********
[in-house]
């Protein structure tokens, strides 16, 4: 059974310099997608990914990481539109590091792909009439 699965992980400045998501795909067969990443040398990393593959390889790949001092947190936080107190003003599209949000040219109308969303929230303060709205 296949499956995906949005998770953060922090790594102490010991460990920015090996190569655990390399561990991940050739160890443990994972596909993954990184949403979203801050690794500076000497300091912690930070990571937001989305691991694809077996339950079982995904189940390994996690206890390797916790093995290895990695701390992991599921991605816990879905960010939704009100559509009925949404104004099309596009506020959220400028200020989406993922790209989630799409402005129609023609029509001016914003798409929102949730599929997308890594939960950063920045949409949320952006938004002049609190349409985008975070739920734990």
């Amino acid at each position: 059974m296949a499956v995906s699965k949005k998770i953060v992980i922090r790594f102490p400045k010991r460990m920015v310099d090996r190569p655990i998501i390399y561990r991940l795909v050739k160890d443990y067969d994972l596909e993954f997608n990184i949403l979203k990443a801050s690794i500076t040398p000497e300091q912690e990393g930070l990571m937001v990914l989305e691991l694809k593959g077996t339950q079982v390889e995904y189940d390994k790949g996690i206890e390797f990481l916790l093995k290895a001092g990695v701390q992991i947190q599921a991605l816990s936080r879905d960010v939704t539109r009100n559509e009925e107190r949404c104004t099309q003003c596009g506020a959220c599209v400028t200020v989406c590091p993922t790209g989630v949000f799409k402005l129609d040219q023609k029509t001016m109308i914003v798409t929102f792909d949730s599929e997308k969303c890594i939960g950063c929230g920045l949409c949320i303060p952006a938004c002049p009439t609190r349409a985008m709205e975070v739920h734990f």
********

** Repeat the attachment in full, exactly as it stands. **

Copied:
[in-house]
């Protein structure tokens, strides 16, 4: 059974310099997608990914990481539109590091792909009439 699965992980400045998501795909067969990443040398990393593959390889790949001092947190936080107190003003599209949000040219109308969303929230303060709205 296949499956995906949005998770953060922090790594102490010991460990920015090996190569655990390399561990991940050739160890443990994972596909993954990184949403979203801050690794500076000497300091912690930070990571937001989305691991694809077996339950079982995904189940390994996690206890390797916790093995290895990695701390992991599921991605816990879905960010939704009100559509009925949404104004099309596009506020959220400028200020989406993922790209989630799409402005129609023609029509001016914003798409929102949730599929997308890594939960950063920045949409949320952006938004002049609190349409985008975070739920734990």
């Amino acid at each position: 059974m296949a499956v995906s699965k949005k998770i953060v992980i922090r790594f102490p400045k010991r460990m920015v310099d090996r190569p655990i998501i390399y561990r991940l795909v050739k160890d443990y067969d994972l596909e993954f997608n990184i949403l979203k990443a801050s690794i500076t040398p000497e300091q912690e990393g930070l990571m937001v990914l989305e691991l694809k593959g077996t339950q079982v390889e995904y189940d390994k790949g996690i206890e390797f990481l916790l093995k290895a001092g990695v701390q992991i947190q599921a991605l816990s936080r879905d960010v939704t539109r009100n559509e009925e107190r949404c104004t099309q003003c596009g506020a959220c599209v400028t200020v989406c590091p993922t790209g989630v949000f799409k402005l129609d040219q023609k029509t001016m109308i914003v798409t929102f792909d949730s599929e997308k969303c890594i939960g950063c929230g920045l949409c949320i303060p952006a938004c002049p009439t609190r349409a985008m709205e975070v739920h734990f």